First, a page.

ACI Media Press Release Archives (2011)
|Montreal, 01 February 2011 – December passenger traffic rose by a moderate 4 percent relative to December 2009, yet despite the slower rate, world traffic finished at just over 6 percent growth for the year, according to the PaxFlash sample results.|
For only the second time in 2010 (April and December), in all regions traffic growth remained below the 10 percent mark (Tables1 and 2). For December, the fastest growing region was the Middle East (+8.7%) where Dubai (+11.6%), Abu Dhabi (+10.9%) and Muscat (+18.2%) delivered double digit growth.
Africa performed well, reporting growth of 7.1 percent owing to strong demand to tourism destinations in Egypt, Tanzania and South Africa. Hurghada (Egypt) surged by 23.3 percent, Durban (South Africa) increased by 11.5 percent and Dar Es Salaam (Tanzania) by 17.1 percent. Africa’s largest airport, Johannesburg, reported 6.1 percent growth.
December was the weakest month in 2010 for the Asia Pacific region, which reports 6.2 percent growth. Both of the Shanghai airports ended the year strongly with monthly growth of 30.2 percent (SHA) and 18.7 percent (PVG). Only two airports with double-digit growth were not located in India or China: Colombo increased passenger numbers by 20.2 percent while Melbourne had 11 percent more passengers. Traffic contracted at all six Japanese airports participating in the sample as domestic traffic continued its decline. The 12 percent decline at Narita airport in international passengers is in part a result of the Haneda terminal opening and new international routes there. (Tokyo Haneda has reported its international passenger numbers since the opening of the new terminal, and for this reason Haneda results were removed from the sample to avoid distortion.)
Latin America-Caribbean continues to report mixed results within its overall growth of 9.1 percent. Brazil, Peru, Colombia and Ecuador registered double digit growth, most notably in Brazil where Brasilia (+18%), Sao Paulo (+16.6%) and Rio de Janeiro (+15.3%) show no signs of a slowdown in steadily growing domestic or international traffic. On the other side of the spectrum, Mexican airports cannot shake off the effects of a faltering economy and security concerns that continue to dampen demand.
North America benefited from robust domestic demand of +3.4 percent. Austin (+14.2%), Houston (HOU, +10.9%), Fort Lauderdale (+10.3%) and New York (LGA, +10%) top the sample; however, at Chicago Midway (-0.3%), Las Vegas (-0.4%), Tampa (-2%) and Newark (-3.6%) domestic traffic was stagnant and international traffic declined.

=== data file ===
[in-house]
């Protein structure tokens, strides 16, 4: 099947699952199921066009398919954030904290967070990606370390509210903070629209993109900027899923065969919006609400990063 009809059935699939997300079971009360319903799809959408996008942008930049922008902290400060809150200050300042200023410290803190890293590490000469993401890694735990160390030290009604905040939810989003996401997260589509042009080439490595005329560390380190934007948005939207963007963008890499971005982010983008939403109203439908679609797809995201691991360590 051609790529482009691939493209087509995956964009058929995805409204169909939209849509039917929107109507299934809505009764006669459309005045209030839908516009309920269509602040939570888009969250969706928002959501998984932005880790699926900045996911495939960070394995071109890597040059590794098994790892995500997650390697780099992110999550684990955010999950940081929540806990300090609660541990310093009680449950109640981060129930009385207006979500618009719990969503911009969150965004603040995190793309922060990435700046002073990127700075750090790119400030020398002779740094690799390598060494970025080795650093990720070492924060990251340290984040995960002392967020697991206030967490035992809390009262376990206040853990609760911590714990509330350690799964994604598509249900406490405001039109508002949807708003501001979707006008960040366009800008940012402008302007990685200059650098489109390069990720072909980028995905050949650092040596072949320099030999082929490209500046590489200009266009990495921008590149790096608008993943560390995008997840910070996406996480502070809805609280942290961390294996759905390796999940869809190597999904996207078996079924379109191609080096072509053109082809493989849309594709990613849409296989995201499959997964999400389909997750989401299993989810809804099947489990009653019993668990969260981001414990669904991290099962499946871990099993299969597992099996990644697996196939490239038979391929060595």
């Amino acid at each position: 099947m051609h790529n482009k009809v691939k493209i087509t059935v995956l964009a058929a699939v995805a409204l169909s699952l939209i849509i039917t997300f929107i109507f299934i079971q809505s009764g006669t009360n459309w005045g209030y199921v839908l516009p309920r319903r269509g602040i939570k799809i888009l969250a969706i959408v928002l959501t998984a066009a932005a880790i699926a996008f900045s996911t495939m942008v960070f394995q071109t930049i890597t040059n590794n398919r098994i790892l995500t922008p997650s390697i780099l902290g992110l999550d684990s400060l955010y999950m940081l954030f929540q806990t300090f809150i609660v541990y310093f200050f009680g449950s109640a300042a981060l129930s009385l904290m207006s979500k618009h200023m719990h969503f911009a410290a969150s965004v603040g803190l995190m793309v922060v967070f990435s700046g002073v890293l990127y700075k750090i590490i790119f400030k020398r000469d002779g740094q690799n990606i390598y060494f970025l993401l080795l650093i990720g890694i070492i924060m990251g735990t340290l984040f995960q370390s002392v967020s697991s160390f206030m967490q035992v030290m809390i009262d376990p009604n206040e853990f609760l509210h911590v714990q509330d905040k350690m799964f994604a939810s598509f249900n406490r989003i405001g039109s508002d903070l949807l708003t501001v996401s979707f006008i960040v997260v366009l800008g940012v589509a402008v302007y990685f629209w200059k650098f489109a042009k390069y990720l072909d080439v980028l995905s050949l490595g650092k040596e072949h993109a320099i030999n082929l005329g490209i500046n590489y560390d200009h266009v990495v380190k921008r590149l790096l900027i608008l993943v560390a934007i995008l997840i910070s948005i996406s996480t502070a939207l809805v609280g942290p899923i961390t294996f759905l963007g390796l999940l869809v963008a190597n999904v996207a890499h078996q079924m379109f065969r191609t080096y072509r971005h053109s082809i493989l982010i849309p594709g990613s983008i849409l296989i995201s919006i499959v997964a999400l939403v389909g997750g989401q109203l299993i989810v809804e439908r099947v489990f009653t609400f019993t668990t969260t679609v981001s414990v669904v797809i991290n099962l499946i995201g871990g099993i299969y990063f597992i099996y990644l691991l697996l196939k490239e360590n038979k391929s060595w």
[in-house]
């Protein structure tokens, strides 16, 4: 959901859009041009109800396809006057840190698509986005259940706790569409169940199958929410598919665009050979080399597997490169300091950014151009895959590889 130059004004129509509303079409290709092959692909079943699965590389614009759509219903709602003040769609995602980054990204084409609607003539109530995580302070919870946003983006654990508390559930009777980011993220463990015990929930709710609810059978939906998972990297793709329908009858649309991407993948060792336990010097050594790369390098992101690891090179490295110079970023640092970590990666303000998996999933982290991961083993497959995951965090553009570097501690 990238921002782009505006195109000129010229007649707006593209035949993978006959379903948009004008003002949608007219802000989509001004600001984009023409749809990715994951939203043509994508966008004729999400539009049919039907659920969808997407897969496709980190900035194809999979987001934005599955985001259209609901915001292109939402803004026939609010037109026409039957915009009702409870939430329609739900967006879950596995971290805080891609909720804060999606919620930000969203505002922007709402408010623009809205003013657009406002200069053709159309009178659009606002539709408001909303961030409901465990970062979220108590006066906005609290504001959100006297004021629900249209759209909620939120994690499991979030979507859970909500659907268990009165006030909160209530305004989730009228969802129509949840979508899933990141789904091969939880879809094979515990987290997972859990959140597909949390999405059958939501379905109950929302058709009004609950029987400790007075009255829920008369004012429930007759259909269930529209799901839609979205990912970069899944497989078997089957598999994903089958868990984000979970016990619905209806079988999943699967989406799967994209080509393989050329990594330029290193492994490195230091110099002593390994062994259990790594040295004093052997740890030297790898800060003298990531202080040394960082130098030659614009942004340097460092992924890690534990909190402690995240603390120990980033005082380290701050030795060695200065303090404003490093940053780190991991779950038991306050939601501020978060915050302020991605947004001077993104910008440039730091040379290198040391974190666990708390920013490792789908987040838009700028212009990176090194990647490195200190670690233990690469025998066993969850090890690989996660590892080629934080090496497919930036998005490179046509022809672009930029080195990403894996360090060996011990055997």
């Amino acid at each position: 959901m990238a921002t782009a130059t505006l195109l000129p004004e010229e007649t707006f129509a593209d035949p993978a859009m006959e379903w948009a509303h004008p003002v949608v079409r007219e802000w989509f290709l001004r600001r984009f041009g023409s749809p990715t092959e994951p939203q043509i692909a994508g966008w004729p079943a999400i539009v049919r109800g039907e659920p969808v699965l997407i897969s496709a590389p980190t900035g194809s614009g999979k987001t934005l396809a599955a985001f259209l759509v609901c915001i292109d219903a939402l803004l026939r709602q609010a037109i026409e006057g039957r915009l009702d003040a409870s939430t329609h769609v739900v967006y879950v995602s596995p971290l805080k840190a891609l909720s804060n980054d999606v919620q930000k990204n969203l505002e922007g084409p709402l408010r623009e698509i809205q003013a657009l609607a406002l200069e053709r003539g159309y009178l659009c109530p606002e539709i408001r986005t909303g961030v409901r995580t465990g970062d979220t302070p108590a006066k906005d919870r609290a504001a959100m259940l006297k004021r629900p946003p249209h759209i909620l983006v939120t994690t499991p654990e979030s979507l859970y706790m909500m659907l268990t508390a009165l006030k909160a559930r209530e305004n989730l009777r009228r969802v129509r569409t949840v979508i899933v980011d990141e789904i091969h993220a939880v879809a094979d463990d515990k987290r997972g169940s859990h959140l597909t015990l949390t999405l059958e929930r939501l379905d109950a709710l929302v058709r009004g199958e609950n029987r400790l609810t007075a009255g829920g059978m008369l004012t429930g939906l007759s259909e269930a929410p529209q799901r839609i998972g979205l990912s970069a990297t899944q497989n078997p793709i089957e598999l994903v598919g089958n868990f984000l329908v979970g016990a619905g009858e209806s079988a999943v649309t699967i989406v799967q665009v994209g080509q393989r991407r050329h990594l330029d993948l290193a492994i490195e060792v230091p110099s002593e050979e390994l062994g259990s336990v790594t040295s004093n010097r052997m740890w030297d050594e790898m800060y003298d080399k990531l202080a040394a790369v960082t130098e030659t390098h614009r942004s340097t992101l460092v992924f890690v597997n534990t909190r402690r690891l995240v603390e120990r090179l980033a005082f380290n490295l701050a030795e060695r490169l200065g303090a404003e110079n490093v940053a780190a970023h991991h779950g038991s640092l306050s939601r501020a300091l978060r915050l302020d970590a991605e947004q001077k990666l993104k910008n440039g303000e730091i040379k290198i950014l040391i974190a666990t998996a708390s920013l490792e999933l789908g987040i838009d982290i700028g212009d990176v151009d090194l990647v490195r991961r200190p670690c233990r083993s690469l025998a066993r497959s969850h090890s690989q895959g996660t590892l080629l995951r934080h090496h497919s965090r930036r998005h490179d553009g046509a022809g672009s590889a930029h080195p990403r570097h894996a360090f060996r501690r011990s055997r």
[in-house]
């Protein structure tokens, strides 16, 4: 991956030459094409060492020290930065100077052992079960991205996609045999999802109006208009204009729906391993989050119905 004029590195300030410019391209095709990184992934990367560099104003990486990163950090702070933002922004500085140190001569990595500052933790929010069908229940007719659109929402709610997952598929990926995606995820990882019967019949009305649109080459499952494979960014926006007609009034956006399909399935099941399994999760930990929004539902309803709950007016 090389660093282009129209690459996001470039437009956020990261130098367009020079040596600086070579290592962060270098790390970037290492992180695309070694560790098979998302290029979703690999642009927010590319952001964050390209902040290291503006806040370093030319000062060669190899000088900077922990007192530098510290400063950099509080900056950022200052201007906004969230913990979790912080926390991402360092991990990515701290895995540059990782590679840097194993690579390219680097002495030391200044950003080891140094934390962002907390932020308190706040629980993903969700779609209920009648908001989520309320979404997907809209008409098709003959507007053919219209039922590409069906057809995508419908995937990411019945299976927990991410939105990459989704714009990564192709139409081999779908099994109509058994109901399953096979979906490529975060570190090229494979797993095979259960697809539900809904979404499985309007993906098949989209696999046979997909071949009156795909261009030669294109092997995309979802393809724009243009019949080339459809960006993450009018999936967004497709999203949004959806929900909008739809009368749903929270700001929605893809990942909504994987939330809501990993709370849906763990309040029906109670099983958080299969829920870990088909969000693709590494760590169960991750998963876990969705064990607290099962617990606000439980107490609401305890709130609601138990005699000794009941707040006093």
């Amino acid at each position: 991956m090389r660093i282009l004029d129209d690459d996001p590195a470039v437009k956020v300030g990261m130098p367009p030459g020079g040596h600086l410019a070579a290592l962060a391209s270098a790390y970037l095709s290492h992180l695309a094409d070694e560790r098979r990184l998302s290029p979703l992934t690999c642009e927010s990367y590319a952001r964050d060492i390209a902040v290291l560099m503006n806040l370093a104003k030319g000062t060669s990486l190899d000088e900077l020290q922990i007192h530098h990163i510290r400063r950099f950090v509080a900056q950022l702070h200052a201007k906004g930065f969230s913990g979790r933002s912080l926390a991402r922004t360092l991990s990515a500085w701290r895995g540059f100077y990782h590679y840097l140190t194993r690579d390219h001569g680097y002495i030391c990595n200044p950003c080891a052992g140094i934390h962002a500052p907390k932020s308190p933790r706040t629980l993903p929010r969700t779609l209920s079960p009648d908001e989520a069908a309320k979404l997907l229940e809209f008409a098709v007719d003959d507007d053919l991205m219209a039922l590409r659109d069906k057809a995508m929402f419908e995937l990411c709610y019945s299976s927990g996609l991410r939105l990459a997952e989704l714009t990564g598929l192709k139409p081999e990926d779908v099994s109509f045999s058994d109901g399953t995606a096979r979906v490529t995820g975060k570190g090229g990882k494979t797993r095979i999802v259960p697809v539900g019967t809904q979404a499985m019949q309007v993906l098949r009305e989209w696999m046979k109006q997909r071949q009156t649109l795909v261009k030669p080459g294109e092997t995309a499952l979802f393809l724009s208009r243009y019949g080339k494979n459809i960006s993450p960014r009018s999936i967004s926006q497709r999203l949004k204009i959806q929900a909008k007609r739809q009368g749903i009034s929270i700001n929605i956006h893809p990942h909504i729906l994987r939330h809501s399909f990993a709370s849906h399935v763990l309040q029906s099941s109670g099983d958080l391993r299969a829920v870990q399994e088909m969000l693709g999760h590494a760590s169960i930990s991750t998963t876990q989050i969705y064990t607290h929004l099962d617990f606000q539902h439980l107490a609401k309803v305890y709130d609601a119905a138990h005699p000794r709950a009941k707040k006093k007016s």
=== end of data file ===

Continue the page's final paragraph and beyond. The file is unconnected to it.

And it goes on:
Europe (+0.1% for the region) suffered from the exceptionally harsh winter weather that disrupted operations in Central and Western Europe, leading to a large number of cancellations particularly in domestic traffic. Frankfurt, Paris and London were among the hardest hit. Frankfurt declined 1.6 percent total, while shedding 8.3 percent domestically. Paris (CDG) was 2.2 percent down. London Heathrow was most seriously affected with a loss of 9.7 percent overall and a quarter of its domestic traffic. Other airports in the UK and Ireland also registered double digit decreases due to winter weather and knock-on effects. The weak economic environment held down the usual surge in holiday travel for Spanish and Greek airports, particularly visible in domestic traffic results. Additionally, air traffic controllers in Spain went on strike causing numerous flight cancellations.
Twelve months results, however, are positive with global passenger traffic finishing on a strong 6 percent increase for 2010. International passenger traffic rose by 7 percent, whereas domestic traffic increased by 5 percent for the year.
ACI Director of Economics Andreas Schimm says, "2010 was a banner year for air traffic generating a much quicker recovery than expected. The 6 percent growth takes the global industry well beyond pre-crisis volumes, but the recovery continues to progress in a two-paced manner between developing and mature markets. Exceptional factors such as volcanic eruption, airline cabin and ground worker strikes, severe weather and new security scares affected Europe and North America more deeply than the fast growing markets of India, China and Brazil. Nonetheless, the industry needs to remain vigilant, as setbacks to aviation business can occur unexpectedly as we have recently witnessed with the bomb incident in Moscow and political unrest in Tunisia and Egypt."
Schimm adds, "It remains to be seen whether air freight in 2011 will be able to hold on to the volumes reached during the first half of 2010. Growth rates were exorbitant at that time so remaining in growth territory from now on, which December results suggest, would be excellent news for the global economy, shippers and airports."